We seek a solution of systems (
1.1)(
1.5) in the form
$$ x(t,\mu)= \textstyle\textstyle\begin{cases} \sum_{i=0}^{\infty}\mu^{i}\{\bar{x}_{i}(t)+L_{i}x(\tau _{0})+Q_{i}^{()}x(\tau_{c})\},& 0\leq t\leq\sigma, \\ \sum_{i=0}^{\infty}\mu^{i}\{\bar{\bar {x}}_{i}(t)+Q_{i}^{(+)}x(\tau_{c})+R_{i}x(\tau_{1})\}, &\sigma\leq t\leq T ,\end{cases} $$
(2.1)
where
\(\tau_{0}=\frac{t}{\mu}\),
\(\tau_{c}=\frac{t\sigma}{\mu}\),
\(\tau _{1}=\frac{tT}{\mu}\). By the initial and boundary value conditions, we obtain
$$\begin{aligned}& \bar{u}_{0}(0)+L_{0} u(0)=\theta(0),\qquad \bar{u}_{k}(0)=L_{k} u(0), \\& \bar{z}_{0}(0)+L_{0} z(0)=\rho(0),\qquad \bar{z}_{k}(0)=L_{k} z(0), \\& \bar{\bar{z}}_{0}(T)+R_{0} z(0)=z^{T},\qquad \bar{\bar{z}}_{k}(T)=R_{k} z(0). \end{aligned}$$
In order to make
\(x(t,\mu)\) continuous at
\(t=\sigma\), the following equation must be satisfied:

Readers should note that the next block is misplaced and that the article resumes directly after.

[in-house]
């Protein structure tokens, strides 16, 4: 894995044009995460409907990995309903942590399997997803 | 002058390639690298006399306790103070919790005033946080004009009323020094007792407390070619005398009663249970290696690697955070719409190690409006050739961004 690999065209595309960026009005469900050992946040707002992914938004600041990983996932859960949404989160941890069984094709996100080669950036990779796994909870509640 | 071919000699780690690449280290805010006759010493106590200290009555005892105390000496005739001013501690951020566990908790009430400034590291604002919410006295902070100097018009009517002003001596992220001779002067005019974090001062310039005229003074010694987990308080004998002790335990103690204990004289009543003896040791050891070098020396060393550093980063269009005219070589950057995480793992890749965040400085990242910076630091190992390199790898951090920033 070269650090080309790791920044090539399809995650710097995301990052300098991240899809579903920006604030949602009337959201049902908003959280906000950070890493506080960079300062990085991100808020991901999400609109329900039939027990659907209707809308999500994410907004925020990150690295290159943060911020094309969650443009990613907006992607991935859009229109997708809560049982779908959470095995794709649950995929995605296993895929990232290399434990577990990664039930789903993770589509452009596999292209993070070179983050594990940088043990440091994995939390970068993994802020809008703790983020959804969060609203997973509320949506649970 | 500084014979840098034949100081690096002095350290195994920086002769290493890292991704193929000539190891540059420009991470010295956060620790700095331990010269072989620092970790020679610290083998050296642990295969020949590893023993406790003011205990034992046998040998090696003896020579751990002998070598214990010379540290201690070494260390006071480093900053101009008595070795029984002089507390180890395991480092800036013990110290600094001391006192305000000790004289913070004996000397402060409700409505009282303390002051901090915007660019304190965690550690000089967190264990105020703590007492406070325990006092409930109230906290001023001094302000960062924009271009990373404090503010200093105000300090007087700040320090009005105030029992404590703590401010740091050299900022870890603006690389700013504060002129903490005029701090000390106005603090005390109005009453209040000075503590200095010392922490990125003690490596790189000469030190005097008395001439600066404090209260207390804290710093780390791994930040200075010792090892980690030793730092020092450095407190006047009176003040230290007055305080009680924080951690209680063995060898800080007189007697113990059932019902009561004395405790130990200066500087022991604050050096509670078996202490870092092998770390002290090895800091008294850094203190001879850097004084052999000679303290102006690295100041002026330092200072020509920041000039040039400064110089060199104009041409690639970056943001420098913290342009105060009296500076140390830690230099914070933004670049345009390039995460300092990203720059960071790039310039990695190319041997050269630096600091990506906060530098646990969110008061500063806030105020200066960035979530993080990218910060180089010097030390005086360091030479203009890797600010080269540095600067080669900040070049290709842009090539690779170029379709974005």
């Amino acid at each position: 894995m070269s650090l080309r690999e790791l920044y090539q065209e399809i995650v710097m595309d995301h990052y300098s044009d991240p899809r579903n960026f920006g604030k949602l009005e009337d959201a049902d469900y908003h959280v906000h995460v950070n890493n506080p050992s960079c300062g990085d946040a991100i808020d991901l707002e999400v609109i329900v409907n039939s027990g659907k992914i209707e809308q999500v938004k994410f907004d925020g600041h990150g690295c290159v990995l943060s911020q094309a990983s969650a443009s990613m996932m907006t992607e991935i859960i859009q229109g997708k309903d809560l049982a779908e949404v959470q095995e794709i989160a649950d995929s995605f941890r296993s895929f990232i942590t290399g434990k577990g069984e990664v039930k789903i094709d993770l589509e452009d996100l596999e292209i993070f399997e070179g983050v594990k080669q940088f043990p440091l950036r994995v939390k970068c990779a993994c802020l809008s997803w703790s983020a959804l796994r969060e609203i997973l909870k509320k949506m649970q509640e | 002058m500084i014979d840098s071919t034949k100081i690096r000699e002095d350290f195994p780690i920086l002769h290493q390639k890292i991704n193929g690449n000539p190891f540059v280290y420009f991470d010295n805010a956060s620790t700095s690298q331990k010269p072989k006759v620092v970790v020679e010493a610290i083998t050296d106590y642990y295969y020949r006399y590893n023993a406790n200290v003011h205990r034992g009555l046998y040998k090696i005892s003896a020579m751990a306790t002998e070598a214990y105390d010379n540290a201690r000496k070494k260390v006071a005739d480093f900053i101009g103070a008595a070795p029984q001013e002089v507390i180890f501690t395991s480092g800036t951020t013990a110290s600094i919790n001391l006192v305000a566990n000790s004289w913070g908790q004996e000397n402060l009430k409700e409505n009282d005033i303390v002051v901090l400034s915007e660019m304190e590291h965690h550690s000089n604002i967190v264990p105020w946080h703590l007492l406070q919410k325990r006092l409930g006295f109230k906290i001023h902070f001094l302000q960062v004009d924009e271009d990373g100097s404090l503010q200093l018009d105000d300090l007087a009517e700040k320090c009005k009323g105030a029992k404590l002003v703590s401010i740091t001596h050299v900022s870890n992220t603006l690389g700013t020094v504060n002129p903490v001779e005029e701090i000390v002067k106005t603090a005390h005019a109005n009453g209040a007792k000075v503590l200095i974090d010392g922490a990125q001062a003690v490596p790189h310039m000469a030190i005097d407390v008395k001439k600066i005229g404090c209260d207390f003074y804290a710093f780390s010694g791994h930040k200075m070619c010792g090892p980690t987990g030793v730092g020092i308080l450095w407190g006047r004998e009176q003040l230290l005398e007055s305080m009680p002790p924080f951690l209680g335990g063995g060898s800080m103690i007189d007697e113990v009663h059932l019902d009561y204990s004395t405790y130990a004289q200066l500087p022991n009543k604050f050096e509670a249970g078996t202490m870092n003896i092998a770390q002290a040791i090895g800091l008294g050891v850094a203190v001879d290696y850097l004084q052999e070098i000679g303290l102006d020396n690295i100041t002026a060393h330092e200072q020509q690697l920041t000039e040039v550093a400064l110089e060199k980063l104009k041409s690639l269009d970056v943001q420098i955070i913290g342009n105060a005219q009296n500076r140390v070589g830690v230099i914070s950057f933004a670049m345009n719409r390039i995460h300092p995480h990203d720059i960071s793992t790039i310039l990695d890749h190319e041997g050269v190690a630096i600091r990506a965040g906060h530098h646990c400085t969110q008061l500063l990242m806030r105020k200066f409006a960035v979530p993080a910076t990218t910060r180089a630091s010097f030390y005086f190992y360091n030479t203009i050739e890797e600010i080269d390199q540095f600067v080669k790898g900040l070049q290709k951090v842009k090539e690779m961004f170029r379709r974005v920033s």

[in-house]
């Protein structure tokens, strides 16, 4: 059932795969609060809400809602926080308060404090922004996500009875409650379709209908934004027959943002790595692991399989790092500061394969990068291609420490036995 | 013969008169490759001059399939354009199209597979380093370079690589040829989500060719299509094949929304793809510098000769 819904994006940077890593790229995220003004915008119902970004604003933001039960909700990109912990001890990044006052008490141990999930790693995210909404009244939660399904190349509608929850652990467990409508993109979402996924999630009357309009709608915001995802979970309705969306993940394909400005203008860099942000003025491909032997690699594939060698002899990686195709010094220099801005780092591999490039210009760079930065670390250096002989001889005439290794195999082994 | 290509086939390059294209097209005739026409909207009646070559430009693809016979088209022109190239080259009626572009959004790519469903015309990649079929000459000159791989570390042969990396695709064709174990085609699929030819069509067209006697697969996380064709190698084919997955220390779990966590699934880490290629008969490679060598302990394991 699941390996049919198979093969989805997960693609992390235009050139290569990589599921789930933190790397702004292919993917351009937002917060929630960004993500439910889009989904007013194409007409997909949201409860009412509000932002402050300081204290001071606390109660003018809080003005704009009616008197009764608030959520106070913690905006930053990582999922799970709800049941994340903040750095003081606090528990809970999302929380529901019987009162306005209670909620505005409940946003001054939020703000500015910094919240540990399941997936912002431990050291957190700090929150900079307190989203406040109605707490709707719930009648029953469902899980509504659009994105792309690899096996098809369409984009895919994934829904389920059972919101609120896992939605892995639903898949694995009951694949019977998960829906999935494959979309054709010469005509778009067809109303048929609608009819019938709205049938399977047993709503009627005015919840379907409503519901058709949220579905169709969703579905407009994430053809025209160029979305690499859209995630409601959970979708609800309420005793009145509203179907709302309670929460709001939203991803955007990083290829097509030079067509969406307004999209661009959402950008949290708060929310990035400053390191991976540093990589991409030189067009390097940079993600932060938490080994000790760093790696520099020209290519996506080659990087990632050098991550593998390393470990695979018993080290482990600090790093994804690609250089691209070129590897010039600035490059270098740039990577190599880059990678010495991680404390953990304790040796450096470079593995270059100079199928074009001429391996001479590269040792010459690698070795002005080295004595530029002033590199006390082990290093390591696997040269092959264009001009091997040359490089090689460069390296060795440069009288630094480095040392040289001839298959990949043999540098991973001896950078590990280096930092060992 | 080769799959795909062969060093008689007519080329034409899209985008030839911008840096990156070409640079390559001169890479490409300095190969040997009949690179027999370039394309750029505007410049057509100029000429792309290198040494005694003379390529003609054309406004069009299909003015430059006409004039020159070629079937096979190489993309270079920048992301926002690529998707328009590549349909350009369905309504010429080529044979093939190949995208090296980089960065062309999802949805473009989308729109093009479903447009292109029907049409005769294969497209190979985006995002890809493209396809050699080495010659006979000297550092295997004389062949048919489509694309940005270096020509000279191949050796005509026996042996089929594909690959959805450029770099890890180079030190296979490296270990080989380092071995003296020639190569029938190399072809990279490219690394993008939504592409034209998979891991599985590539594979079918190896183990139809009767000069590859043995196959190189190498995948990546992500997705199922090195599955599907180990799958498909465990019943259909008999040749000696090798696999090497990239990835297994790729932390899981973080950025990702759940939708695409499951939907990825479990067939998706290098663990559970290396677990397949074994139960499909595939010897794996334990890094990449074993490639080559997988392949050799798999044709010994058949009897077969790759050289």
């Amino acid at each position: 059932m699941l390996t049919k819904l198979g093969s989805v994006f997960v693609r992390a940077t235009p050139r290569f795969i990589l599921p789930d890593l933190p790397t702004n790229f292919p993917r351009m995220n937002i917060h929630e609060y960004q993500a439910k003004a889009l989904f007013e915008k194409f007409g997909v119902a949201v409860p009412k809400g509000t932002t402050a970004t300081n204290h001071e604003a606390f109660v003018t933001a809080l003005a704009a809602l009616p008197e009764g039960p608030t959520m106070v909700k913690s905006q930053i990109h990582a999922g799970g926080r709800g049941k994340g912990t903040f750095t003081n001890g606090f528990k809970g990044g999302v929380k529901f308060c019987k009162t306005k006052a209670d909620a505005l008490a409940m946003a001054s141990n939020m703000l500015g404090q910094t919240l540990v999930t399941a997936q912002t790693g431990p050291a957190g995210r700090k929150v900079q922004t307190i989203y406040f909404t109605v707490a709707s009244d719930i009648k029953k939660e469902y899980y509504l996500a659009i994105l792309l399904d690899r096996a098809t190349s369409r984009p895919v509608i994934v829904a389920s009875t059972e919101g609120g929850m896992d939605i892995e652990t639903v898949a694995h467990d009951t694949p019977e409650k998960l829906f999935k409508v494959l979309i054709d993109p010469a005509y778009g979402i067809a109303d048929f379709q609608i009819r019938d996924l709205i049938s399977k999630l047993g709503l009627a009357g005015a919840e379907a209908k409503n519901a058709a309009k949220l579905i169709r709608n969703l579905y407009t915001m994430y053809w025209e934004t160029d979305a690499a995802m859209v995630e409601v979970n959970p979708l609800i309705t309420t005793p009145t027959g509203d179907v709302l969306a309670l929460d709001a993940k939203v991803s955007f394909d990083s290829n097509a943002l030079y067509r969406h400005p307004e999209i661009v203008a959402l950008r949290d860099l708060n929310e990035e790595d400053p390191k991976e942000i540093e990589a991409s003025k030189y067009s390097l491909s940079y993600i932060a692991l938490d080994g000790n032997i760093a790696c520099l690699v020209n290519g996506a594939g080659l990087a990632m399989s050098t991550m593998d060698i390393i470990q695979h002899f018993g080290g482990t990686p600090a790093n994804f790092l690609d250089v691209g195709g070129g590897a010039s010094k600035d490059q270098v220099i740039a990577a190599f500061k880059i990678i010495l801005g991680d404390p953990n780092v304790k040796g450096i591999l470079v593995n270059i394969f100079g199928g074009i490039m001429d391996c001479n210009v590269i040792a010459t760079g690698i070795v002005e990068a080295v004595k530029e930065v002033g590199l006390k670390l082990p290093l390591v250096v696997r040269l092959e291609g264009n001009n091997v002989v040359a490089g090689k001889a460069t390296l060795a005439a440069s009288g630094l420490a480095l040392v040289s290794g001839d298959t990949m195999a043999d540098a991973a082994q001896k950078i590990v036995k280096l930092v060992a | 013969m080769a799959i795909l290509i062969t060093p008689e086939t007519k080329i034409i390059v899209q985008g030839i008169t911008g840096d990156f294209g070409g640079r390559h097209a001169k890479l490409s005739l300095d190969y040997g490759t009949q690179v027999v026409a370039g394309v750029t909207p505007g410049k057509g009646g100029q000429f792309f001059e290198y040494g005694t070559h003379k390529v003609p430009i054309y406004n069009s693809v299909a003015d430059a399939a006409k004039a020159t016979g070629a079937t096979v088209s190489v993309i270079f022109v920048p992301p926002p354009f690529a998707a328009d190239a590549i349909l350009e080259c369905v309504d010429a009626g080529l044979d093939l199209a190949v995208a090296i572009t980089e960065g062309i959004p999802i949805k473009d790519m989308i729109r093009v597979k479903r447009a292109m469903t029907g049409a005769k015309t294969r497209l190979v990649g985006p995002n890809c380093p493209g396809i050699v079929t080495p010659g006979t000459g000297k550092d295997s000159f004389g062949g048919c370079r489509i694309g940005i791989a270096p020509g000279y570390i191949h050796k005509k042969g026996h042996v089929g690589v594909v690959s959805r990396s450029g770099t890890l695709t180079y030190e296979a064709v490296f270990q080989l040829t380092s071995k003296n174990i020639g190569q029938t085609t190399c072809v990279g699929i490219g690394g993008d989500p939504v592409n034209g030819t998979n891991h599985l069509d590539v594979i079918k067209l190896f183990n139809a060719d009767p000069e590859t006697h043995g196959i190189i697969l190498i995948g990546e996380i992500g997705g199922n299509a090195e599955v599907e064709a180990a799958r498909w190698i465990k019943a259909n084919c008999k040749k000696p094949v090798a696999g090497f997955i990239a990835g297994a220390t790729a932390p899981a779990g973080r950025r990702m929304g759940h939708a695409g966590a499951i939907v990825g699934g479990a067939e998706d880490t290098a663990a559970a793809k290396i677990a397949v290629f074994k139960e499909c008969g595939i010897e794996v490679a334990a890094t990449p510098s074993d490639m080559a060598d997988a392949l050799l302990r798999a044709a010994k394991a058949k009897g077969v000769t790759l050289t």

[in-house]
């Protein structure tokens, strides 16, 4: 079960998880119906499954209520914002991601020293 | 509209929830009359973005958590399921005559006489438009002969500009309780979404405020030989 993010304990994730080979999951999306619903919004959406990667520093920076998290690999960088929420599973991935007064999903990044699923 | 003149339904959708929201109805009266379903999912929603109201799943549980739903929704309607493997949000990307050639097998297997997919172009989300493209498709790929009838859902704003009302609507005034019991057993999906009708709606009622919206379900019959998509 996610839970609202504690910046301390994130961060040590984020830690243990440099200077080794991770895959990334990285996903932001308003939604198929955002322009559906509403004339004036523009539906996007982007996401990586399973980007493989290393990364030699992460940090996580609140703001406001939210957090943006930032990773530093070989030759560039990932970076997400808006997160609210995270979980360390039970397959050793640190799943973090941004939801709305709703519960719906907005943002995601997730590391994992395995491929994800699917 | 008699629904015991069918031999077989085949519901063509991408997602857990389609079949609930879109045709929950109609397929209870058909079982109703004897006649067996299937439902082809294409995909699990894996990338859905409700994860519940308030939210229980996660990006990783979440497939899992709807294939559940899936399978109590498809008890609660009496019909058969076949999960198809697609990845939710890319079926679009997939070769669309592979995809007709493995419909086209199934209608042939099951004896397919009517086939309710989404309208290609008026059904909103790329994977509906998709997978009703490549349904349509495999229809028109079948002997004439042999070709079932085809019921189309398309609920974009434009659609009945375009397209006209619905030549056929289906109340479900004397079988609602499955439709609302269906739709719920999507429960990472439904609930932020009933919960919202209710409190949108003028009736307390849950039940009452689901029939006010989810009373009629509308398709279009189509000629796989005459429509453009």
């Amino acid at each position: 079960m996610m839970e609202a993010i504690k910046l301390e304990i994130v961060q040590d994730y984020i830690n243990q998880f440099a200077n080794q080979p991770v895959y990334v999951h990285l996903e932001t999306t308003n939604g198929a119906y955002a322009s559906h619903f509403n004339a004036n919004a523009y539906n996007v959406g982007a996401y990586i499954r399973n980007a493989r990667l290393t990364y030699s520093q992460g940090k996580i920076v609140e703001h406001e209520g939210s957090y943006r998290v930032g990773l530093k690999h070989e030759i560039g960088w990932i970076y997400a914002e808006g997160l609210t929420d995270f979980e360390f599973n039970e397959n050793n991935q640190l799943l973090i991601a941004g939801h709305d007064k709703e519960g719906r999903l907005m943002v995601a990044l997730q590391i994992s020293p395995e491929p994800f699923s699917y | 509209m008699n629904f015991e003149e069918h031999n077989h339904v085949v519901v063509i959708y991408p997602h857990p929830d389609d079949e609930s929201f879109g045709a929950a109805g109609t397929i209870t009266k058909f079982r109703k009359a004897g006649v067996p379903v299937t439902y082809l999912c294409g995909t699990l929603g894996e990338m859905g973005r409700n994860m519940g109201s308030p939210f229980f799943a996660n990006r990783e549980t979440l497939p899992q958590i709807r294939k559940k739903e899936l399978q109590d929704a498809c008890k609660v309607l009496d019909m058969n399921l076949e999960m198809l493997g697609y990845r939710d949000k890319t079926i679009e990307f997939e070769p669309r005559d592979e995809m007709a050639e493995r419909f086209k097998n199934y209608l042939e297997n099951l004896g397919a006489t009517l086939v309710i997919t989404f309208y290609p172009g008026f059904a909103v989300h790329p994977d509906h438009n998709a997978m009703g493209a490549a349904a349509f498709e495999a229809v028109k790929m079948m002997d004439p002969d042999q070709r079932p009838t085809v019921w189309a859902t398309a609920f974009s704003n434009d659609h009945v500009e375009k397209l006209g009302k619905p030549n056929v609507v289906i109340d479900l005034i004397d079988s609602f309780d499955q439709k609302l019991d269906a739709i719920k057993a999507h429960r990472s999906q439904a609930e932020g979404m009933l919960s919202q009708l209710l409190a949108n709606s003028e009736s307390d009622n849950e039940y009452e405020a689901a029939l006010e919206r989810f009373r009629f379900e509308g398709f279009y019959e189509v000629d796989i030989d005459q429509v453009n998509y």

$$ x^{()} (\sigma,\mu)=x^{(+)} (\sigma,\mu). $$
(2.2)
From the continuity condition (
2.2), we get
$$\begin{aligned}& \bar{z}_{0} (\sigma)+Q^{()}_{0} z(0)=\bar{ \bar{z}}_{0} (\sigma )+Q^{(+)}_{0} z(0)=p_{0}, \\& \bar{z}_{k} (\sigma)+Q^{()}_{k} z(0)=\bar{ \bar{z}}_{k} (\sigma )+Q^{(+)}_{k} z(0)=p_{k}, \end{aligned}$$
where
\(p_{k}\) (
\(k\geq0\)) are unknown parameters.
2.1 The construction of asymptotic solutions on the interval \([0,\sigma]\)
First, we consider the regular part of the solution. Substituting (
1.12) into the original problem and setting
\(\mu=0\), we obtain the socalled degenerate problems of
\(\bar{x}_{0}(t)\):
$$\begin{aligned}& A\bigl(\bar{u}_{0}(t),\theta(t\sigma),t\bigr) \bar{y}_{0}(t)=0, \\& f\bigl(\bar{z}_{0}(t),\rho(t\sigma),t\bigr)=0, \\& C\bigl(\bar{u}_{0}(t),\theta(t\sigma),t\bigr)\bar{y}_{0}(t)=0. \end{aligned}$$
(2.3)
The root of (